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‘Does it bother you not at all to bind ghosts?’ he asked at last. His thumb slid across the knuckles of her left hand, not quite touching the ring. ‘To enslave them? Not even spirits, but the souls of your own kind.’

‘Every ghost I’ve bound committed crimes that would see living men imprisoned or executed. You wouldn’t let a living man who tortured or murdered his family go free – why let him do such things in death?’

His lips twisted. ‘I know many torturers and murderers who walk free, and I suspect you do too. Even so, it still seems…cruel.’

Ah memories. This time last year I was still pumping out reviews every day, even during the festive season. Now I have the luxury of taking my time with my reading – too much time some of you might be thinking. Just the other week I was browsing in Kinokuniya and decided that I wanted to read a fantasy book written by a woman. Perhaps that strikes you as a strange prerequisite, but to my mind the success of Twilight and its ilk proves that there is a huge demand for fantasy literature among women, but the stereotype of the basement dwelling male fan persists. In many respects The Drowning City challenges those preconceptions of fantasy literature, a point I will return to below.

Isyllt Iskaldur is a secret agent from the kingdom of Selafai who travels openly as a necromancer to the occupied territory of Symir. Her mission is to undermine the expansionist Empire that rules the city. The Assari conquerors are resented by the native people of Symir as well as the unquiet dead and it seems all she will need to do is fund the efforts of the revolutionary movement that seeks to topple the occupiers and her task will be complete.

Complications, however, soon ensue. One of her party shortly after their arrival becomes troubled by the nature of their mission and is tempted to defect to the rebels. What’s more, there are schisms within the movement itself, with a group known as Dai Tranh favouring more extreme methods that threaten the lives of the occupiers as well as the native inhabitants of Symir. Then there is her abilities as a necromancer suddenly becoming highly in demand, as spirits are rising up out of anger at the occupation they died fighting to prevent and possessing the bodies of their descendents. Finally Isyllt encounters an imperial mage named Asheris, whom she suspects is himself a double-agent of some kind. In setting in motion the plot of her masters to cripple the Assari Empire, has Isyllt only succeeded in wiping out a city of innocents instead?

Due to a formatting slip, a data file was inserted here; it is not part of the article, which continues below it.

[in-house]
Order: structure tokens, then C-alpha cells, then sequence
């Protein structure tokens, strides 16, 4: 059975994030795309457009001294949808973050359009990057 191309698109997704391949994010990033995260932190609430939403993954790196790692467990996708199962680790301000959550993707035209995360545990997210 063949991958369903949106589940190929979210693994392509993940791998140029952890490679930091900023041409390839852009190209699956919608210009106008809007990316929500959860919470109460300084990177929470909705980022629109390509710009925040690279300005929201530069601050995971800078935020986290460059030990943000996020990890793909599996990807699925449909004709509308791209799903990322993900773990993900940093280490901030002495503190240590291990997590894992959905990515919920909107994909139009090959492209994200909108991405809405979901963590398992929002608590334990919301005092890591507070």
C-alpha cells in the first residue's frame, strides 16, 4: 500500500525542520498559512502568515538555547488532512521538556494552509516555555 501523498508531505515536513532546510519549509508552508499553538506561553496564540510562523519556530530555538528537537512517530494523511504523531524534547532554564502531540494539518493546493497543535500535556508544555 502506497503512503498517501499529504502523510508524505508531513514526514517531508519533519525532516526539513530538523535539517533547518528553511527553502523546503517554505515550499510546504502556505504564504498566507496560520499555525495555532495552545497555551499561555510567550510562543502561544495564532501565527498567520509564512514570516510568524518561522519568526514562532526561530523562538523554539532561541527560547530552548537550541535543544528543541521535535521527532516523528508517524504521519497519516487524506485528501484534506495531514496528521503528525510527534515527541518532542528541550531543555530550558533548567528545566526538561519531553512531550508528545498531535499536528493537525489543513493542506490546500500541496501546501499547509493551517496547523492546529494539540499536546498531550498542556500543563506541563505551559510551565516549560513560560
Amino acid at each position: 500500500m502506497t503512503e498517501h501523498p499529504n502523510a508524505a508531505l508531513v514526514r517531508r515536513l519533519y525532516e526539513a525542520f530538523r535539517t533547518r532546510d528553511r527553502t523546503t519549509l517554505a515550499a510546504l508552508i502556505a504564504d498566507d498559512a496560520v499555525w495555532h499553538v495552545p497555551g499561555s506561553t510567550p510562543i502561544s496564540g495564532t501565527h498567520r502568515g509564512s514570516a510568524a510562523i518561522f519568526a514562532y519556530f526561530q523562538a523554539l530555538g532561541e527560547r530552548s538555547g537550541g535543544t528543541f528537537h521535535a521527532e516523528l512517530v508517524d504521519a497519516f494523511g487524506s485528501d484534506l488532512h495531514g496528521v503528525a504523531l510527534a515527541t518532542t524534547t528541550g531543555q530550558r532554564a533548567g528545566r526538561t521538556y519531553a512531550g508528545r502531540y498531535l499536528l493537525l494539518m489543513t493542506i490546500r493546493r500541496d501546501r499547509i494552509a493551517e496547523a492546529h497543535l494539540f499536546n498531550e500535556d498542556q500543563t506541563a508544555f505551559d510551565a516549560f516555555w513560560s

What I find fascinating about Downum‘s vision is her fusion of Sino-Arabian influences. The Assari broadly parallel the Ottoman Empire, whereas the culture of Symir is devoutly concerned with spirits and the revering of ancestors. Isyllt encounters a devouring spirit known as a ganghi, a concept similar to Chinese ‘hungry ghosts‘.

This is a welcome inversion on typical fantasy tropes founded on Anglo-European mythology and folktales. I have discussed often on this site the debt modern fantasy owes to Tolkien’s raiding of Saxon and Nordic myths. The Drowning City goes so far as to feature a climax familiar to fans of The Lord of the Rings. Of course the inversion of the X-Y axis of fantasy continues with the genders of these characters, most of whom are female as opposed to the stock standard sword-wielding male bruisers weighing down the shelves in your local store’s fantasy section with their overly detailed biceps.

If I had a complaint about The Drowning City it would be that the points of view of characters chop and change within chapters quite rapidly, with nary a telltale paragraph symbol. I suppose the crests and emblems of Robert Jordan and George R.R. Martin have left me spoiled in that respect.

This remains a confident and fascinating mixture of storytelling and worldbuilding. The first book of Downum’s series The Necromancer Chronicles, I look forward to the continuing adventures of Isyllt. Betrayal, political intrigue, magic and fraught romance – Downum delivers it all.

The Drowning City by Amanda Downum